Summary Of The Exegesis Of Philip K. Dick

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Language having the capacity to signify with pure concision and competency, the reality of the external word beyond signs and words, is a tempered debate that has lasted centuries. The Exegesis of Philip K. Dick contains his own thoughts on this very complex relationship between the usage of human language and the perception of reality as understood by the human senses. Dick advocates his notion that language, as a matter fact, distances ourselves further away from the true substance or essence of reality, series of events, or whatever one would prefer to phrase it as, and that while humans will often produce narratives in order to make reality more comprehensible, it is merely a mask which distances ourselves from a less adulterated understanding…show more content…
Philip K. Dick wishes to grasp at what is behind the misguiding veil of verbal language and signification, and connect it with his own theoretical yet spiritual revelation. Dick provides a rational explanation to this massive system of language that is embedded in virtually every aspect of human functionality and modern existence, by stating in The Exegesis that “we like to be able to recognize everything” (Dick 59), and this is surely not a stretch of the imagination to agree with. Identification of objects is an extremely useful, convenient and practical practise in order to function in the world with other beings of very similar intelligence. Being able to point to a computer and say “this is a computer” is effective for establishing a connecting framework of communication among groups because it provides consistency. Now the word “computer” can be used by millions of people and they can all be reassured that they are referencing the same kind of object. “Computer” has a definition that can be easily identified and understood so that the word itself has extra meaning stacked on top of it, not just being the substitute of a mental image of a computer. The problem for Philip K. Dick is that when it comes to using language, words or signs for this kind of practice, “once we have identified everything, then…show more content…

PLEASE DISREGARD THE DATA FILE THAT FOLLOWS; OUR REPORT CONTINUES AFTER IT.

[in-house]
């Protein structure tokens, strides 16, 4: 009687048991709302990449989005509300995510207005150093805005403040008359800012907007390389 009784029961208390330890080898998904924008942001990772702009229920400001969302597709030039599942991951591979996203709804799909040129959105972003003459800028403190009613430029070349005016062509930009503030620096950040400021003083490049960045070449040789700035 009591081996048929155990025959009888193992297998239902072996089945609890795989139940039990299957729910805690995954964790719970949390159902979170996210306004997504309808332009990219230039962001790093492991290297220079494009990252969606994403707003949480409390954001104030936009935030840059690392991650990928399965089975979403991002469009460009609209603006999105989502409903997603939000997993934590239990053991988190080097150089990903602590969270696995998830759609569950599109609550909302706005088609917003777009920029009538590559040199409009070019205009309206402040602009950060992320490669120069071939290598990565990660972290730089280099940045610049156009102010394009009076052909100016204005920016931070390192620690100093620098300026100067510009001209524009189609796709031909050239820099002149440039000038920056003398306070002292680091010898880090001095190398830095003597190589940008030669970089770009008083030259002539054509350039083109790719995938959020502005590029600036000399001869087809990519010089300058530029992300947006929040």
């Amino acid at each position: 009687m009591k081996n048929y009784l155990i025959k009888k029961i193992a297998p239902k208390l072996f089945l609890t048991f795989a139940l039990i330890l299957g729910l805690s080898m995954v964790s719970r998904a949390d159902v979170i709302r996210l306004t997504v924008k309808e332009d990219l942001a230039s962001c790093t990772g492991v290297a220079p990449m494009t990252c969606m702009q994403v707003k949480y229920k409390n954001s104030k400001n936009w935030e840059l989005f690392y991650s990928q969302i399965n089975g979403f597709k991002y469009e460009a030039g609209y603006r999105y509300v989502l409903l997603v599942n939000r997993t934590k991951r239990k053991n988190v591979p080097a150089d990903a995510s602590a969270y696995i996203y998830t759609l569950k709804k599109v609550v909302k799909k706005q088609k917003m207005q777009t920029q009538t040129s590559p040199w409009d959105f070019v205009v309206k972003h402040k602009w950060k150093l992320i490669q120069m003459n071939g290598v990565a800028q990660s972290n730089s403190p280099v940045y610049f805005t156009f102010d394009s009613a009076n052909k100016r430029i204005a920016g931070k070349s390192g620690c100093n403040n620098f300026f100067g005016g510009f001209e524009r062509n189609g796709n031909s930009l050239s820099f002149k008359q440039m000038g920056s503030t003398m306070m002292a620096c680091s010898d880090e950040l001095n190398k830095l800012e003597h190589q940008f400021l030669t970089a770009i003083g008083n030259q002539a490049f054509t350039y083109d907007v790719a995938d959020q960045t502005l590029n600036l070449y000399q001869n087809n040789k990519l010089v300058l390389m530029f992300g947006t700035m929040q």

A part of what this ultimate goal Dick is aiming for, the unchange behind the flux, relates to what Erik Davis discusses in his article “Philip K. Dick's Divine Interference.” Davis expresses Dick's view on the universe as being a hologram of information “‘we hypostasize information into objects. Rearrangement of objects is change in the content of information. This is the language we have lost the ability to read.' With this Adamic code scrambled, both ourselves and the world as we know it are "occluded," cut off from the brimming "Matrix" of cosmic information” (Davis par. 10). To dissect this, what it is saying is that the universe, more descriptively thought of as the entirety of events, scenarios and objects in existence, is information, things that can be processed and learned and habituated towards for the sake of absorbing it as knowledge. Verbal language is its own kind of categorical information that has semantic and syntactic value only, information that is continually validated and propagated within its own framework, and not within the reality of the universe's arrangement of information. Verbal language has made us forget how to take in and learn information in a more naturalized way, only knowing the hierarchical classifications of how to communicate objects and not understand their real essence, what they are truly capable of sharing without the guise of

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